Subject: I have found a CD that I think you would enjoy
Yankee Hotel Foxtrot
Genres: Alternative Rock, Pop, Rock
11 songs about America that echo and update some of the themes heard on early albums by The Band, Bob Dylan, and Neil Young. Enhanced format features exclusive live footage, band photos, and a trailer for the film 'I Am... more »
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11 songs about America that echo and update some of the themes heard on early albums by The Band, Bob Dylan, and Neil Young. Enhanced format features exclusive live footage, band photos, and a trailer for the film 'I Am Trying to Break Your Heart'. Slipcase. 2002.
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Member CD Reviews
Theodore C. from N ROYALTON, OH
Reviewed on 2/21/2010...
Probably the best that Jeff & band-mates have done; in all regards. As is usual, great song crafting, from quirky ballads to distort rockers and with excellent sonic qualities. Recommended!
1 of 1 member(s) found this review helpful.
Not your older brother's Wilco...
Carlos R. Pastrana | Taneytown | 04/29/2002
(5 out of 5 stars)
"Once every couple of years, an album comes along that almost-automatically merits consideration as a "Classic" in its genre... I offer you Radiohead's "OK Computer", Lauryn Hill's "Miseducation of...", and (on the ever-growing World stage) Natacha Atlas' Transglobal Underground-fueled "Ayeshteni" as evidence for this trend. 2002's "Yankee Hotel Foxtrot", by Wilco, is the latest album to merit inclusion in the "instant landmark" category. Jeff Tweedy's band has made a record so jaw-droppingly complete, eclectic and satisfying that it would make both Harry Smith and Brian Eno proud. Though often described as a "Hillbilly OK Computer", YHF goes farther, muuuuch farther beyond mere pigeonhole-ization. This is a record of a uniquely sobered sensibility... the studious innocence of Uncle Tupelo's early recordings and "Being There's" sense of wide-eyed optimism are both gone. In their stead, we find a narrator than can, alternately, drink you under the table ("I Am Trying to Break Your Heart"), celebrate Rock 'N Roll without sounding trite ("Heavy Metal Drummer"), and be patriotic without being obtuse or jingoistic ("Ashes of American Flags"). One has to feel somewhat sorry for Jay Farrar... on the same year he releases a sensational solo effort ("Sebastopol"), and in which Uncle Tupelo's greatest-hits compilation comes out, Tweedy outdoes him, again, though this time more severely than ever before.As for several pundits' charge that this record tries hard to be pretentious and "artsy", I will, actually, heartily agree with whoever states that claim... Nevertheless, I strain to remember any album consistently placed in most critics' "Best of All Time" shortlist, which did not initially strive to be "important": "Sgt. Pepper's", "Pet Sounds", "Highway 61", "Born to Run", "Nevermind", etc. ALL were clearly about their respective creators' attempts at critical respectability and, ultimately, historical weight. Tweedy can hardly be faulted for doing the same, particularly in an era of such fluffy, unimportant sonic trifle, courtesy of a conference room-ful of three-piece Swedish suits who write music for thirty-plus men posing as "boy" bands, and for bleached blondes with no vocal talent other than aping faux-R & B mellismas.Wouldn't you just HATE to be that poor sap from Wilco's former record company who told Tweedy and co. to take a walk... with this master-piece in tow?!?!?!"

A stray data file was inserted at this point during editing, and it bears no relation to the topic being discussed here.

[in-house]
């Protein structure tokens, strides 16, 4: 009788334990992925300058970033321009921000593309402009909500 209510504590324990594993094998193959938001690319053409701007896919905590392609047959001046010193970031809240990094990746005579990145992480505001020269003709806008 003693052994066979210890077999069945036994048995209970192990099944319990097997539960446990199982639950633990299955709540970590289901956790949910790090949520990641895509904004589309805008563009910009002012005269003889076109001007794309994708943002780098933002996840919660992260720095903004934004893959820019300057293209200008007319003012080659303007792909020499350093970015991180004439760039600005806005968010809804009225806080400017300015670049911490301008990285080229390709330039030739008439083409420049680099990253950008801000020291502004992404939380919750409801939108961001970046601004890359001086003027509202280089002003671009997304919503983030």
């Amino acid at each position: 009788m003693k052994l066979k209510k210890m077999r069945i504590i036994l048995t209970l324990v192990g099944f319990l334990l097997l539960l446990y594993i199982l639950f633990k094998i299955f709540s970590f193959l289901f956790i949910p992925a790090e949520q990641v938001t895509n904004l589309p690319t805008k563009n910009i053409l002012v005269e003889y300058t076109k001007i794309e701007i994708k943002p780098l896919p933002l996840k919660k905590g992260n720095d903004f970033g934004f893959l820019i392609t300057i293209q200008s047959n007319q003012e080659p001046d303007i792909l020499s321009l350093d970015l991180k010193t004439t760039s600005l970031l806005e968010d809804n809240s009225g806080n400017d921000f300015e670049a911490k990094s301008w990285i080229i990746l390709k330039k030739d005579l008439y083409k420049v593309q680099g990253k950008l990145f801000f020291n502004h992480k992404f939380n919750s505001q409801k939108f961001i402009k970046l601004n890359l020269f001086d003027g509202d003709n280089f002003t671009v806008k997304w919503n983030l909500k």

Wilco's Continuing Migration
Carlos R. Pastrana | 04/24/2002
(5 out of 5 stars)
"Four records in and we find wilco further yet from their freshman effort, A.M. First off, at this point in their career to call Wilco alt-country is akin to calling Donna Summers heavy metal. Yankee Hotel Foxtrot takes the listener on an existentialist trip, with the band creating a loose sonic meditiation on distance and love, using random radio signals as a metaphor. This isn't to say that it isn't fun as well - afterall, anyone who's ever seen Wilco live knows that they are spry and playful onstage - and they can rock out with the best of them. With songs like Kamera, War on War, Heavy Metal Drummer (a beautiful ode to youth, innocence and Ray Davies), I'm the man Who Loves You, and Pot Kettle Black, Tweedy and Co. provide enough radio-friendly pop to make you scratch your head at the Reprise execs who said this record was a "career-ender". The world would be a better place if War On War and I'm the Man Who Loves You were booming out of car stereos this summer. That said, this album is chock full of darkness and weirdness as well. Kicking off with "I am Trying to Break your Heart" lyricist Jeff Tweedy takes a haiku-like approach to describing drunken lovesickness. Yeah. And Radio Cure reminds me of noneother than Radiohead, its glum, moody, intriguing and ultimately cathartic. Jesus, Etc. has a great rolling feel accented by a slippery fiddle line and strings that hum out of nowhere and nearly assure that this will lodge in your ears and remain there for a very long time. Ashes of American Flags might make you shiver, its a cold poem on the state of affairs out here in the west. Reservations ends the album eloquenly, gorgeously, and ultimately grounds an album that is dissecting untruths, misundersatandings and miscommunication with one important truth. You have to get there through the album to truly appreciate it. What links the songs is a sonic pallette full of blips, radio pops stops and starts, guitars, horns strings, all forms of odd sounds and fillers pushed through filters, a rhythmic complexity never achieved on a Wilco record, and the poetry, which is VERY non-linear and disassociative, but, taken as a whole, beautiful and imbued with a codified consistency. Its an experience. Its a band that is changing, both in personnel and sound. Its an experience. Its a leap of faith. Take it with them."